No!  But everyone needs a plan for when they will need long term care.  Without a plan, you are like a rabbit in an alligator farm…trying to dodge one crisis after another.  With a (good) plan, you remain in control.  Your family will not go broke trying to take care of you.  Your children will still talk to each other long after you are gone.  Your spouse or adult daughter will not have their own health compromised as a result of being a hands-on caregiver.

A plan for long term care does not necessarily include insurance…but must identify how care will be provided and paid for.

Who should not buy long term care insurance?

  1. Anyone who cannot qualify medically…insurance is not an option if the applicant cannot get through the underwriting process.
  2. Anyone who would soon qualify financially for Medicaid.  A single person (widowed, divorced or never married) at the time of Medicaid application is not permitted to have more than $2,000 in countable assets (This is not a typo.).  A married couple can have no more than $121,220 no matter how titled.  For purposes of Medicaid qualification, home equity is generally not included in these amounts.  There are also income maximums, but total assets are what cause the most problems with Medicaid eligibility.  Note: Medicaid long term care does not provide the highest level of care in the most desirable locations, but it is a safety net for people with little or no money.  Another note: Please do not confuse Medicaid with Medicare.  Medicare is the primary health insurance program for Americans better than age 65.  Medicaid provides health care and long term care services for people without money.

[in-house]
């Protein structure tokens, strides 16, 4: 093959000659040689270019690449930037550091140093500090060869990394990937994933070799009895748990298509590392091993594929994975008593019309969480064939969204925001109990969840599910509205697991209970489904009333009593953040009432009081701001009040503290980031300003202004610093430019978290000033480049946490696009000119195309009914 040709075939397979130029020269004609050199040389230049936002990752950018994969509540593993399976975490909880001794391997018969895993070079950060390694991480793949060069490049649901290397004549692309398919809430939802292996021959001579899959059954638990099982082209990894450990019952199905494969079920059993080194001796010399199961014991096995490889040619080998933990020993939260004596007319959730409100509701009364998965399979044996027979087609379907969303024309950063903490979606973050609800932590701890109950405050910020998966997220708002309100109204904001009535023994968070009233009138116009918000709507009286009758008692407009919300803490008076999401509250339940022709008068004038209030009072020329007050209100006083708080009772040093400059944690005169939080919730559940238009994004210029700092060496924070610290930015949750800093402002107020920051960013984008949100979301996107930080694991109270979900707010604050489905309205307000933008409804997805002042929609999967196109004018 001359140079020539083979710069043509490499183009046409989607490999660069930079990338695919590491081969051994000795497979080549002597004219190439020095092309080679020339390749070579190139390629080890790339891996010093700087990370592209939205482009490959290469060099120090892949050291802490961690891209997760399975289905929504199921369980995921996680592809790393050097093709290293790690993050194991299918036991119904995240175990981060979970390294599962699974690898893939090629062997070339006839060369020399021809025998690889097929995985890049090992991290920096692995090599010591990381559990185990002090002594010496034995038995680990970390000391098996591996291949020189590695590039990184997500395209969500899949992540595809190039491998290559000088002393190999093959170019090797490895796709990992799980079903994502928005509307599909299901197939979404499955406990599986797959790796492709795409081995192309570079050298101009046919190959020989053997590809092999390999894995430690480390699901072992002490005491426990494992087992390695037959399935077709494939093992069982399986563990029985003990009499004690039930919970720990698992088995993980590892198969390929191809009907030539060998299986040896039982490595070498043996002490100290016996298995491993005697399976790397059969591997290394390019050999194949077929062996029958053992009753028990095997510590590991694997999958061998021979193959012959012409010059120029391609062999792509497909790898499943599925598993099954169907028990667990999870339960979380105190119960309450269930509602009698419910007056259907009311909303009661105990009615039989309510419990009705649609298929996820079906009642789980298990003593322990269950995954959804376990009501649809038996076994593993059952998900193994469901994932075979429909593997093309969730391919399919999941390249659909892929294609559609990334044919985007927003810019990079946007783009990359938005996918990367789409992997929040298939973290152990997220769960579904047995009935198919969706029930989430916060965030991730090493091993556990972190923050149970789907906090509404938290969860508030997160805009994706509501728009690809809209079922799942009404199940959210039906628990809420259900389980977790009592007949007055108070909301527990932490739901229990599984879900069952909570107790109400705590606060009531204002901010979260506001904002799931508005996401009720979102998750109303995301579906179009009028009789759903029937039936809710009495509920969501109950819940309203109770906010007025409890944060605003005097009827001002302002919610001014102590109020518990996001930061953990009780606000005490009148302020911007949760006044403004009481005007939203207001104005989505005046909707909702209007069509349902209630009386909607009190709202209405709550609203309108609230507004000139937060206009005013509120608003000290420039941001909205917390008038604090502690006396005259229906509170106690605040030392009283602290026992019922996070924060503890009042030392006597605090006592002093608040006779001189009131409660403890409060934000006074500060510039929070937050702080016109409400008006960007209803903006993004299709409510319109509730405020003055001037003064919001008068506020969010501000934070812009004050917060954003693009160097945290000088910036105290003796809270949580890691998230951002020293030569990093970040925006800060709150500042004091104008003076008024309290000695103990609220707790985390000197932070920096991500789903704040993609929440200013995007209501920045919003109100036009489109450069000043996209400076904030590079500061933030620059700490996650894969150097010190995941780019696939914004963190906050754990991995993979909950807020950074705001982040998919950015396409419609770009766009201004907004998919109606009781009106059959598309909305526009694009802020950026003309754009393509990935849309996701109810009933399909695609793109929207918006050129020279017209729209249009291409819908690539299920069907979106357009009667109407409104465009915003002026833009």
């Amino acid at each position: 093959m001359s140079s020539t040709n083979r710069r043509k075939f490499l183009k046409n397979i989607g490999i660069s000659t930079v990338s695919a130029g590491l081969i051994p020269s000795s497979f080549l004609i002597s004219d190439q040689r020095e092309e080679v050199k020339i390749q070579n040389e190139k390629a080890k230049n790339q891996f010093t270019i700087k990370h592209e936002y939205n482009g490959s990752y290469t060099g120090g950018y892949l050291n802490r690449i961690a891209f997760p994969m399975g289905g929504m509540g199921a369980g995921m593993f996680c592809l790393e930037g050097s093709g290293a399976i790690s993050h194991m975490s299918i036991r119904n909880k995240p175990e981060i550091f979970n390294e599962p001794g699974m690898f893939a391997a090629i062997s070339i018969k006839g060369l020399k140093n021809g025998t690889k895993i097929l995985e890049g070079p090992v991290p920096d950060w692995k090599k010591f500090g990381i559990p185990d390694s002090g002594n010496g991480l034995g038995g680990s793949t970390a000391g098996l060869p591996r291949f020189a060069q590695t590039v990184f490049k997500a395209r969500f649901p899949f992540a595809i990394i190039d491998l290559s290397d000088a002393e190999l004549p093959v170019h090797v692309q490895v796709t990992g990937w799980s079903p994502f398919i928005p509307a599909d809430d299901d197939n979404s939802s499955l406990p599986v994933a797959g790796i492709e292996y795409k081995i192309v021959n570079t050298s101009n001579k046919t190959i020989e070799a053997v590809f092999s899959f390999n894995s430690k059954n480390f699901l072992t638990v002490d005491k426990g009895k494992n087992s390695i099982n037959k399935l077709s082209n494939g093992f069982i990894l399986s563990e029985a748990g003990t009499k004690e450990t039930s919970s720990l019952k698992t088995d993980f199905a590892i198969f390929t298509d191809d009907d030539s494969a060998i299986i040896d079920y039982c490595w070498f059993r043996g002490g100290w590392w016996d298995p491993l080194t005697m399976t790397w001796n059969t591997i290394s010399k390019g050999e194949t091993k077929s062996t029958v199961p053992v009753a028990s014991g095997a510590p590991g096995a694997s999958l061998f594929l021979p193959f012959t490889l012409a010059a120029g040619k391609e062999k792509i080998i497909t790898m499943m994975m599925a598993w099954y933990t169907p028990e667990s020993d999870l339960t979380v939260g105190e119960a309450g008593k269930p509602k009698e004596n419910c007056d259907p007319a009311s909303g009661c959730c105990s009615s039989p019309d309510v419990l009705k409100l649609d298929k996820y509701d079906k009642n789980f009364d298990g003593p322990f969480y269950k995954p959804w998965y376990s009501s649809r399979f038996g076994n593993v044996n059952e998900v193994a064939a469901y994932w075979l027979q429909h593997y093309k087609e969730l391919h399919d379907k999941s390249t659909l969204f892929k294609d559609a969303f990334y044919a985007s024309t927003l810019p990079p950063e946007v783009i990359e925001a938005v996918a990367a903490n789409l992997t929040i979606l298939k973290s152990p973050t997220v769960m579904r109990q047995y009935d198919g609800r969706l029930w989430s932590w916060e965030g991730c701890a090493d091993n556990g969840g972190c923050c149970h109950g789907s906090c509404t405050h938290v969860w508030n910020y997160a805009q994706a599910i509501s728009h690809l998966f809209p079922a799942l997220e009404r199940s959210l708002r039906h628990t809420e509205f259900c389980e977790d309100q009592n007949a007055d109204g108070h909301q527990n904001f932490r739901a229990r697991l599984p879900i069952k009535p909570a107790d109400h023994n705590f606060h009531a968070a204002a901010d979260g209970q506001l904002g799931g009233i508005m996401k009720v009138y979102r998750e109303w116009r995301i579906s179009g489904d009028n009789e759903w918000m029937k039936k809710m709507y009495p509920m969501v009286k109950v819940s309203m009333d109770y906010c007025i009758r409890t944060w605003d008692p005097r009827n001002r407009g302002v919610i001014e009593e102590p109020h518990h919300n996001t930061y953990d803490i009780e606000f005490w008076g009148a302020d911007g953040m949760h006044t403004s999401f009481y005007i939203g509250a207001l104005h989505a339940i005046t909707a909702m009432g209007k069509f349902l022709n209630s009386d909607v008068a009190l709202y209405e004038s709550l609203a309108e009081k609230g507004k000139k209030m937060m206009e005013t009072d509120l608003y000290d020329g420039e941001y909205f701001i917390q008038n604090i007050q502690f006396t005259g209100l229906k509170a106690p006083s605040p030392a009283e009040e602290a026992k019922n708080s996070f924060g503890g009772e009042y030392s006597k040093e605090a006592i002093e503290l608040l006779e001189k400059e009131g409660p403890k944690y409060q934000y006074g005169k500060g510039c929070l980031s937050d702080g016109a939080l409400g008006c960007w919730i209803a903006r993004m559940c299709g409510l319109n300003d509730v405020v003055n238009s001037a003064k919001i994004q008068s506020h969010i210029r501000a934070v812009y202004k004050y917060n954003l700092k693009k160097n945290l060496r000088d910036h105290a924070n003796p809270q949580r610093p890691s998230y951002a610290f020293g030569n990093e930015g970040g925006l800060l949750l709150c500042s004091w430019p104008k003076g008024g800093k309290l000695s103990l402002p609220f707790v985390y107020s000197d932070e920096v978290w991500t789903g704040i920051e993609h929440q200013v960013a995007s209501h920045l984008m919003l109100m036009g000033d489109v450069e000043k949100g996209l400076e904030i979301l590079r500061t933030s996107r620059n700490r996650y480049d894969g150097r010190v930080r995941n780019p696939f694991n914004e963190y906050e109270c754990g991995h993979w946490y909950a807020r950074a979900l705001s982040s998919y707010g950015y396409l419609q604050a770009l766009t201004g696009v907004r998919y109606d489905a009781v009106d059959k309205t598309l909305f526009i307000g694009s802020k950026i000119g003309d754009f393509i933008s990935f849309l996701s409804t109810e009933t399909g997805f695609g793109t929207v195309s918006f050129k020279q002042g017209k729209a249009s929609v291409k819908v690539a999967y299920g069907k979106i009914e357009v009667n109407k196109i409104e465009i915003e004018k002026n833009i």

3. As implied by “Anyone who would soon qualify financially for Medicaid.”, people having trouble putting food on the table, or keeping a roof over their heads should not be spending scarce dollars on insurance.

Who should buy long term care insurance?

  1. Anyone who can qualify medically and has some amount of discretionary income that could be allocated to insurance.  Long term care insurance does not need to be expensive.  Call me to discuss.
  2. Anyone who can qualify medically and who has a family member willing and able to pay the insurance premium.
  3. Anyone who can qualify medically and who has enough net worth to pay for all conceivable costs of long term care services.  What is Ray saying?  Can afford to pay for care itself, but should still buy insurance?  Yes!  High and moderate net worth people either already have estate plans (or should have) or they are going to in the near future.  Could a care event potentially costing $1.0 million or more disrupt a carefully thought-out estate plan?  Of course it can!  People do not accumulate net worth by taking on risks they can easily, and inexpensively, offload.  The best example I can think of is the individual who owns a high-end home free and clear…no mortgage.  Does this person have fire insurance (homeowners insurance) even though it is not required?
  4. Do you see a theme here?  Even if you had all the money in the world, you still must qualify medically.

You do not necessarily have to buy long term care insurance, but you must have a plan…else your family, and perhaps yourself…are going to suffer.

Disclaimer: Actual policy language, rather than the contents of this eNewsletter always takes precedence. Long term care insurance policies vary widely from company to company & often within the same company.  Raymond Smith, The Long Term Care Specialist, does not give legal or tax advice.  Consult your tax advisor or attorney for these matters.

 

© Raymond Smith, The Long Term Care Specialist, 2016